October 14th, 2011

Inside the Writer's Studio with Tess Hilmo

Today at Inside the Writer’s Studio we welcome debut author Tess Hilmo. Tess is a member of The Class of 2k11 and writes in the genre I most love: Southern Middle Grade!
About the book:
From the Publisher--FSG
When Ollie’s daddy, the Reverend Everlasting Love, pulls their travel trailer into Binder to lead a three-day revival, Ollie knows that this town will be like all the others they visit— it is exactly the kind of nothing Ollie has come to expect. But on their first day in town, Ollie meets Jimmy Koppel, whose mother is in jail for murdering his father. Jimmy insists that his mother is innocent, and Ollie believes him. Still, even if Ollie convinces her daddy to stay in town, how can two kids free a grown woman who has signed a confession?  Ollie’s longing for a friend and her daddy’s penchant for searching out lost souls prove to be a formidable force in this tiny town where everyone seems bent on judging and jailing without a trial.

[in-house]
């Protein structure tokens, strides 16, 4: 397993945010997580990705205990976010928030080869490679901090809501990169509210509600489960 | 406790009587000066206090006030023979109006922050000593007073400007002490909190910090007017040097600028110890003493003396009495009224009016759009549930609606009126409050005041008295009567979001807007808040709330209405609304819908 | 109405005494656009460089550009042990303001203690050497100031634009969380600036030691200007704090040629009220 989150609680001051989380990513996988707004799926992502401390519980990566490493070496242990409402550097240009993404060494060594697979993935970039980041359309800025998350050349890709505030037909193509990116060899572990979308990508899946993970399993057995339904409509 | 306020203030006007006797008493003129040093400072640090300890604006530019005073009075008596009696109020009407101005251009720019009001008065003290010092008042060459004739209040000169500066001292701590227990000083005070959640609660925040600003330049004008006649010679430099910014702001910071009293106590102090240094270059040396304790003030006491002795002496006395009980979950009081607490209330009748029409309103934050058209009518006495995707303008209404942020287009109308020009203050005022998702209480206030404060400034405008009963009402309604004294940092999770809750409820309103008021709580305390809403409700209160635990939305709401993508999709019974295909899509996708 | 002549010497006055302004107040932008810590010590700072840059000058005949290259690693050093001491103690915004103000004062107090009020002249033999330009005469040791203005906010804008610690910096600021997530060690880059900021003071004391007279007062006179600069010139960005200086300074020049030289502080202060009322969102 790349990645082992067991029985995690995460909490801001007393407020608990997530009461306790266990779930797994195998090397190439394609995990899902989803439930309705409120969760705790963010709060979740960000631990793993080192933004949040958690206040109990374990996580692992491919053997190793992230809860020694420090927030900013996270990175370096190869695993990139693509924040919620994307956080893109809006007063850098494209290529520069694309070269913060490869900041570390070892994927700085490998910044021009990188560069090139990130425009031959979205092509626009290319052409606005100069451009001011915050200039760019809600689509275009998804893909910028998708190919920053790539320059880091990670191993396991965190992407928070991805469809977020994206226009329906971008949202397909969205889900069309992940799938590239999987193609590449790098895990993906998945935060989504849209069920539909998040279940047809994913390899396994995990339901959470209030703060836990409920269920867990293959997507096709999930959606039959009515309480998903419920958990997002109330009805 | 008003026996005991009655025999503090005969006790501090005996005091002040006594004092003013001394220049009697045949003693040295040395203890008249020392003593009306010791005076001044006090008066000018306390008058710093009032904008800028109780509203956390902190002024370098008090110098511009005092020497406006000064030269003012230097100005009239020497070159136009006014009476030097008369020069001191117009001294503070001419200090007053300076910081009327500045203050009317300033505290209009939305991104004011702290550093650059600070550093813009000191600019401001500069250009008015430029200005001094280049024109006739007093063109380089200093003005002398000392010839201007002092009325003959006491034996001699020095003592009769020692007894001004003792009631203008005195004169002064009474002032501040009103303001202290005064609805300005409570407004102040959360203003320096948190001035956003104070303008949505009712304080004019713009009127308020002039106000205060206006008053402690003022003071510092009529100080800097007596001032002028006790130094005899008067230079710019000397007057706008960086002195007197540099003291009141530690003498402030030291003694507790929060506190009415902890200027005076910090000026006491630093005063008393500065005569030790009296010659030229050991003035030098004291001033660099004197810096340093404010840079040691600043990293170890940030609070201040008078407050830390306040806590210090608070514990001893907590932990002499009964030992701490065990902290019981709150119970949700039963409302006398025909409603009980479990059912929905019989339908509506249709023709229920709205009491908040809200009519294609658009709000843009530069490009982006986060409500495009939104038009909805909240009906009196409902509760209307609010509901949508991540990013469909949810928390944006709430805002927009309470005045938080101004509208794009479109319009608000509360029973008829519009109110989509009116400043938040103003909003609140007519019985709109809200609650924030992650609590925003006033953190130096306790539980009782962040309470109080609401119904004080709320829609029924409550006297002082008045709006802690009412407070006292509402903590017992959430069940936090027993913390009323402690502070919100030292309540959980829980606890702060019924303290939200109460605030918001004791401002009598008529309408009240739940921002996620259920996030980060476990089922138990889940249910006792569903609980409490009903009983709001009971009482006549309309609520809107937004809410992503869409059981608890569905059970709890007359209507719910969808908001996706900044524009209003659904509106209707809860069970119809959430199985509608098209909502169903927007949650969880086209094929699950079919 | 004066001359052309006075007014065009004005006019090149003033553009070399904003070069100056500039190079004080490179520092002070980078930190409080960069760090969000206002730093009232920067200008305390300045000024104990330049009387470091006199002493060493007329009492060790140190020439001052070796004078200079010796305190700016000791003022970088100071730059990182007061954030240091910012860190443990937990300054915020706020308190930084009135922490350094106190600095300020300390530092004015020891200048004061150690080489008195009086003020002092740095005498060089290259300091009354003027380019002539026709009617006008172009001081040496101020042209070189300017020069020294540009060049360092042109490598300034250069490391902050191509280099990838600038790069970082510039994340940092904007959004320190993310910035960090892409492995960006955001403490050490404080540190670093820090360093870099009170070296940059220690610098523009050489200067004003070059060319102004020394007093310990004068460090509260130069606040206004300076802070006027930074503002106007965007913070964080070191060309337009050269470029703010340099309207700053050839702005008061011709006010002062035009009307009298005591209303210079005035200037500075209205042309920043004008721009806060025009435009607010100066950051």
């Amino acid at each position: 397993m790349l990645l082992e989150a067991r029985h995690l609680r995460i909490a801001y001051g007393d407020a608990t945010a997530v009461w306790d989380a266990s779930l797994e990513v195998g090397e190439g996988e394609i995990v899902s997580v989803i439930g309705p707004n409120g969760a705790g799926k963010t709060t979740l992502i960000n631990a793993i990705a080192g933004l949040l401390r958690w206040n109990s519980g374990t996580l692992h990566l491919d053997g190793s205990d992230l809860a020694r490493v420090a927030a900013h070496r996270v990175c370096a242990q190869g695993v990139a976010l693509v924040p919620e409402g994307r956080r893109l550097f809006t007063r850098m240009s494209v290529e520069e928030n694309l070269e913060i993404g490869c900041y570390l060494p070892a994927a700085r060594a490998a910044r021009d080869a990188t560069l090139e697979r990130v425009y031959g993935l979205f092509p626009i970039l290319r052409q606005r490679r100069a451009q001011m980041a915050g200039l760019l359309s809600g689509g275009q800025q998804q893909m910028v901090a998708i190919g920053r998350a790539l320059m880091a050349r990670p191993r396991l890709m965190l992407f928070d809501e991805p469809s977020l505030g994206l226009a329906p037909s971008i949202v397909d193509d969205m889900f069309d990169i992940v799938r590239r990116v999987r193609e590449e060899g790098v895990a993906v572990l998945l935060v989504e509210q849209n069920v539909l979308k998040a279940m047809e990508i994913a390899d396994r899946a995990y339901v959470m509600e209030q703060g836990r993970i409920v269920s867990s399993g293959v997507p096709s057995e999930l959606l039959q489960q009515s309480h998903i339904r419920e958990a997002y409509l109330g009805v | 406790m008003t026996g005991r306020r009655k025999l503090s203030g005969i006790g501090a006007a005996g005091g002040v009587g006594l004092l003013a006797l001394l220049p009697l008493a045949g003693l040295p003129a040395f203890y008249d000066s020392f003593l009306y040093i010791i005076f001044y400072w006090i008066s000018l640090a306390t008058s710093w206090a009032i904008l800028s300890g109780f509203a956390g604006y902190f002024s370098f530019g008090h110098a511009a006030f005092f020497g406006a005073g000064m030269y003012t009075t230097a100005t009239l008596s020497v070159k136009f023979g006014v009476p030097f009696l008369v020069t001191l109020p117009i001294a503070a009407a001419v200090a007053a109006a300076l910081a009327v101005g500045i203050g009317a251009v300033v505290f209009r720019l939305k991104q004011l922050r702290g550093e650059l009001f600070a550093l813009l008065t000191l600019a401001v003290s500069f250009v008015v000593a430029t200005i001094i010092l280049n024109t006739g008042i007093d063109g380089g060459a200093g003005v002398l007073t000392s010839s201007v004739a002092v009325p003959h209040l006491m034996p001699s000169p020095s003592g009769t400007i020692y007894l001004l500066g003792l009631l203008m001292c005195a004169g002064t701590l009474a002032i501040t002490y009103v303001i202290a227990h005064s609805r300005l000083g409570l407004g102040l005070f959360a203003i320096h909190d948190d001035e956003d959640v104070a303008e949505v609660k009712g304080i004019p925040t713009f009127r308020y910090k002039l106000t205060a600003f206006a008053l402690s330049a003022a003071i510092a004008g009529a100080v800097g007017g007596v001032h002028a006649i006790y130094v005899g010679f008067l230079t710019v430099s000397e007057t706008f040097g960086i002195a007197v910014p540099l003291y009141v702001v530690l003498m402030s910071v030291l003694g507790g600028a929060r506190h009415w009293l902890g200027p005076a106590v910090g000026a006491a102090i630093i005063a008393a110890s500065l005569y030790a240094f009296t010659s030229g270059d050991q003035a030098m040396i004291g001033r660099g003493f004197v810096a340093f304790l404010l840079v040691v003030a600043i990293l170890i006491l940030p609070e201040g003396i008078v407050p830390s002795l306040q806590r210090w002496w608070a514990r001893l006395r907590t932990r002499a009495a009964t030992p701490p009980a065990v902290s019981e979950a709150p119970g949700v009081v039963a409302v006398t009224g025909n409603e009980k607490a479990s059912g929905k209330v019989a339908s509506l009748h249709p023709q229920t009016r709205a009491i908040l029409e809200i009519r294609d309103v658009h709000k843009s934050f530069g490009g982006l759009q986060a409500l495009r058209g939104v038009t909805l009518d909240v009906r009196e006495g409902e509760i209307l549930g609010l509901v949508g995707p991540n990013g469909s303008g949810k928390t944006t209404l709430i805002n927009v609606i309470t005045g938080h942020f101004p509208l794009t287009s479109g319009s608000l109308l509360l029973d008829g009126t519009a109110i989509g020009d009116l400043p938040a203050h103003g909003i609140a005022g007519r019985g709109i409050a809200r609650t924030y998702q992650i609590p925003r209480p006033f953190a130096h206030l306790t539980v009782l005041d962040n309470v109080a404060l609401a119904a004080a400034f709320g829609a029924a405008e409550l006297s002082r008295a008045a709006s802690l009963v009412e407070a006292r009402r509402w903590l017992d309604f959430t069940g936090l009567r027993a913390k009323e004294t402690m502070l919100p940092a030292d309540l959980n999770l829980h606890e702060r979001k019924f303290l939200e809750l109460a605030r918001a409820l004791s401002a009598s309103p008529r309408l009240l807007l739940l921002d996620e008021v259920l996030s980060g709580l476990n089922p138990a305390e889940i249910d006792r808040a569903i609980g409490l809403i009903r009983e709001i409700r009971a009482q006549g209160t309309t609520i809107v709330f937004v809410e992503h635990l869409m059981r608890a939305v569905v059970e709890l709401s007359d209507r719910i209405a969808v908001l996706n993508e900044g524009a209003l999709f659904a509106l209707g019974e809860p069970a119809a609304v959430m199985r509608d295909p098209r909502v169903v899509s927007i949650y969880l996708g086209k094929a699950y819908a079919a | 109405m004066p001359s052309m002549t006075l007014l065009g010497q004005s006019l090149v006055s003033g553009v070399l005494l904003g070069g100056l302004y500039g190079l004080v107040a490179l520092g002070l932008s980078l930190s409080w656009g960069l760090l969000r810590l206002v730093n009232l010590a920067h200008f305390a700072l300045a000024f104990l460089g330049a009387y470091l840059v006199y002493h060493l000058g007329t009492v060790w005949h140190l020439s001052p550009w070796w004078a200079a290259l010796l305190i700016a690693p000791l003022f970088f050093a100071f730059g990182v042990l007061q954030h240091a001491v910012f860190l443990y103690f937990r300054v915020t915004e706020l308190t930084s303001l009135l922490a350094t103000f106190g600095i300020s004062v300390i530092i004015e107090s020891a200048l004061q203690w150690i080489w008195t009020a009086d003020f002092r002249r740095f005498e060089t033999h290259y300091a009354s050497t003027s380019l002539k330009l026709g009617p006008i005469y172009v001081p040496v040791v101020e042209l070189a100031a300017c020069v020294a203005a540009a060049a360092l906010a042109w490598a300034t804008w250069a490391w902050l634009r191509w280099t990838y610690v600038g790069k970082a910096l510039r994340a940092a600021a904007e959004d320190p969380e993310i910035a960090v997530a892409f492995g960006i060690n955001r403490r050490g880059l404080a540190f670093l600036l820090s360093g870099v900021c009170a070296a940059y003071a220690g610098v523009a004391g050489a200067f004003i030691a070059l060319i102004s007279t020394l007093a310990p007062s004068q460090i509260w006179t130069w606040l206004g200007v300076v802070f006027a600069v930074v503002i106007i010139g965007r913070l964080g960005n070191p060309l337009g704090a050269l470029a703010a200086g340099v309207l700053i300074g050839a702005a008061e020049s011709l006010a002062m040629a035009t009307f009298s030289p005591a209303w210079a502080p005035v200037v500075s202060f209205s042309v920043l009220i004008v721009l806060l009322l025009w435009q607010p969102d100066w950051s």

Welcome, Tess! Thanks for being with us today!
Is there a story behind the story that you wish to share? (Ie: the ah-ha or lightning moment where the story inspiration struck.)
I grew up loving southern gospel music and have memories of singing songs like Swing Low Sweet Chariot, Let My People Go and This Little Light of Mine as a little girl.  I'd sing them while I was walking home from school or doing my chores.  I'd sing them in the shower or after an argument with a friend.  Now you should know that I am a terrible singer but that didn't matter. Those songs made me believe in myself.  Fast forward many, many years and you would find me, now a busy mom, trying to write novels for kids.  I decided that I wanted to write a novel that would embrace these songs I love so much.  With A Name Like Love is that story.
How do you stay inspired to face the dreaded blank page? Is it something you dread? Look forward to? Share a bit about your writing process.
I'd love to tell you that I have a strict writing schedule...that I follow the good advice to sit down and write some every day, but I don't.  My creative process takes a lot of musing.  I need to go on long drives and sit in parks.  I need to gaze out windows and let my mind wander.  Sometimes I even need to eat whole tubs of Ben and Jerry's ice cream.  It's a hard life, but someone's got to live it :)